J.D. Woodson was born Chicago, Illinois in 1992. He grew up in Palos Park, a quiet suburb southwest of Chicago. During his early years, J.D. gained a fondness towards poetry and continued to writing it through primary school and high school, winning small awards for his work. He would attend Columbia College Chicago with intent to major in poetry, however he shifted his focus and major to Fiction Writing due to his love for storytelling. After his sophomore year, he would take a leave of absence to study outside of the workshop method he was taught and gained experience as a ghostwriter which his projects spanned from fiction to non-fiction. To read more about J.D., you can visit him on his website.
I was fortunate enough to snag a spot with a Guest Post on this blog tour, even more fortunate to have J.D. Woodson elaborate on the conception of his first volume in A Space Between Worlds. Thank you and I hope all of you enjoy reading this post.
To initiate things, I would like to give many thanks to Sissy Lu for showing interest in my work and honoring me the chance to write in her stead today. I’ll try to be as clear and concise in discussing the conception for my debut novel, A Space Between Worlds Vol.1: Conception.
To preface, A Space Between Worlds originally started as entirely different story, to tell you the truth, however in the four iterations it saw, many of its core themes were retained. Originally, the idea blossomed three years ago at university. One day in late October, there was an abundance of rainfall; gentle and hushed. I always held a fascination towards rain and no different than what I would usually do, I stepped outside and allowed myself to bath in it. For some reason or another, I wondered how it would be if I couldn’t be kissed by raindrops. As I pondered, I lowered my eyes and focused on my reflection rippling in a nearby puddle. The world captured within that reflection was foreign to me, along with who I saw. There was a time in my life where I carried an unnerving regret day after day, as if I was at guilt for breathing. I always questioned who I was simply because I hadn’t an inkling of identity. This is connected to the reasons why I gravitated toward writing poetry at a very young age, it was the method of uncovering the answers I was seeking. I took the image of the rippling world and myself and those regretful thoughts to compose Static Rain, a short story which followed a man named Reno who found himself in a world of eternal rain; a rain that refused to sooth him.
While bits of Static Rain were retained such as the character Reno, several themes, and motifs, A Space Between Worlds wasn’t truly conceived until after the unexpected departure of a dear friend from this world. A wonderful young woman she was. One of few who pushed me to follow my goal of being a novelist. I found out about her suicide which transpired few weeks after we last had spoken; Static Rain was the basis of our conversation. As always, she praised my work and was confident that I would one day be what I longed for. Though we hadn’t seen each for quite some time at that point, she still held me in high regard. We made a promise to each other that we’d fulfill our lives’ purposes. And I reiterated that promise at her wake.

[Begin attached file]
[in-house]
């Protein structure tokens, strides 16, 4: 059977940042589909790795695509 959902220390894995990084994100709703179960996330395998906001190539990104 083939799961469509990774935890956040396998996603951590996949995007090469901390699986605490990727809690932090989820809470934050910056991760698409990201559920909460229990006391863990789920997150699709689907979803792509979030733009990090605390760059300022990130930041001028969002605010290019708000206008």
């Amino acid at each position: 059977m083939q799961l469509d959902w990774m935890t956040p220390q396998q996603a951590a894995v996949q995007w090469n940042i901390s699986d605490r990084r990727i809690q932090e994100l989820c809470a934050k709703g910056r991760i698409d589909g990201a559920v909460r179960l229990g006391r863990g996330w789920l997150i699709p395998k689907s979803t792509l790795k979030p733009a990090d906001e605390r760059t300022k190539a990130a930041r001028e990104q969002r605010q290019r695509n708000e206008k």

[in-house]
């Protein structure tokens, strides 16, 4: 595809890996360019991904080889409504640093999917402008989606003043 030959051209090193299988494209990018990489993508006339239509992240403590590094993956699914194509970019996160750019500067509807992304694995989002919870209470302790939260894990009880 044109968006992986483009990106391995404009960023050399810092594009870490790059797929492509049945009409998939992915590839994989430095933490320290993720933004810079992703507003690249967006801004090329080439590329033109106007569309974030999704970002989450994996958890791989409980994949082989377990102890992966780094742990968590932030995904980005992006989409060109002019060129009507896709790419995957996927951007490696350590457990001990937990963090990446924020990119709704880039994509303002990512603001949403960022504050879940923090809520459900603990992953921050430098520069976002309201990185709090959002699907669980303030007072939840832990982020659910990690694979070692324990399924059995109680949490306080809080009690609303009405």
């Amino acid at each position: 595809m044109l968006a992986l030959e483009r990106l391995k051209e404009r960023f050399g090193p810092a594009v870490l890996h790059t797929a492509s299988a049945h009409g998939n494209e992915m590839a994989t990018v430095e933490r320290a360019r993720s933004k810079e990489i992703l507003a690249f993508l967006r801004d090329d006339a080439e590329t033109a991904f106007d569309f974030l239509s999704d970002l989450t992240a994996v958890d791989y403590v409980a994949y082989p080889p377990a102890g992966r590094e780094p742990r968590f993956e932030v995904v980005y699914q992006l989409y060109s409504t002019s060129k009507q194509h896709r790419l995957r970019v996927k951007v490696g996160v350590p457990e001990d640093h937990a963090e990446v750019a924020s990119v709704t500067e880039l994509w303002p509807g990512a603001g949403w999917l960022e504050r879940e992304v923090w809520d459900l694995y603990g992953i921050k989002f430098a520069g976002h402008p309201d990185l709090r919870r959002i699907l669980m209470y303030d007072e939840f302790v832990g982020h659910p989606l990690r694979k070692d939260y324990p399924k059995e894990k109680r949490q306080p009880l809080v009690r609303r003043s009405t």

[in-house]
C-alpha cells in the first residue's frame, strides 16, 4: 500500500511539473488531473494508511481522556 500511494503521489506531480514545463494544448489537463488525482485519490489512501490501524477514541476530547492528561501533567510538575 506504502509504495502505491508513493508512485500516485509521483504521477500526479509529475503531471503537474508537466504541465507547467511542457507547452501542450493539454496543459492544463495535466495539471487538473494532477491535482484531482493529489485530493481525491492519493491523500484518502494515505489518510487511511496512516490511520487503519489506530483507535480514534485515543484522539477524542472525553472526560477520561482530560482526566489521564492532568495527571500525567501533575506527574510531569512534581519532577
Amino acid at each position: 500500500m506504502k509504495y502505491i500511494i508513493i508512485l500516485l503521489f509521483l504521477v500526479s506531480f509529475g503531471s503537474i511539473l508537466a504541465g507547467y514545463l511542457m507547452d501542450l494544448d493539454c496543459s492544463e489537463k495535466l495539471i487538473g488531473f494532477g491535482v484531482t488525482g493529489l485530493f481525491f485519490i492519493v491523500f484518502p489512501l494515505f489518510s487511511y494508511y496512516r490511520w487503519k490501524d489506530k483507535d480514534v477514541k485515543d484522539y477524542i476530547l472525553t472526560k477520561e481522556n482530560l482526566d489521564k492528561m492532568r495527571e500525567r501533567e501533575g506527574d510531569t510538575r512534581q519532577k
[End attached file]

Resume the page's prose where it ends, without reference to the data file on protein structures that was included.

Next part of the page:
The story was born of lost, regret, introspection, identity, life, death, cycles, bonds and self-discovery but more importantly a promise. Shanti and Reno both reflect those concepts through their own journeys. For instance, the curses Shanti and Reno bear are personifications of their plights.
I wanted to write a story that gave emphasis to the concept of self. Unfortunately, there are those, including myself at one point, who hadn’t had a chance to explore the world born within themselves. In this place, I believe, who you are truly are rests. Both the positive and negative aspects, persona and shadow. Often times than not, people are given a false map devised by others that lead them to wander and become lost. This story and series, advocates introspection; a practice all of us need to partake in.
Ah, there is so much I would be willing to discuss but I rambled on long enough! We can continue this dialogue sometime soon. If interested, I’ll always be around on my site and other social media.
-Ja Ne Minna!
Songstress Shanti’s final performance is no different than any other. Gazing into the mirror, the Songstress laments her faceless curse. To hide her unsightliness, she dons a beautiful mask. She knows she doesn’t belong in the darkness. Her desire is to live in a world of eternal light, to be seen for who she truly is.
An enigmatic man who calls himself Avidia beckons Shanti, claiming to know how to conceive the world of light sleeping inside of her, and escape her current world of darkness, Cauraaha. Avidia poses the question that will be the key to her desire, as well as an unresolved pain:
“What is your first memory?”
Reno, a gentle florist, has his own stigma, a translucent coil of thorns wrapped around his arm, draining him of life at the utterance of the word “Promise”. Hidden away in his heart is the knowledge of a past he doesn’t wish to face, one that connects to Shanti, Avidia, and her curse.
A dual narrative of introspection and self-discovery, A Space Between Worlds eloquently questions the truths of life and death, timeless bonds, and regret through lyrical imagination, philosophy, surrealism, and a journey through the unconscious mind.
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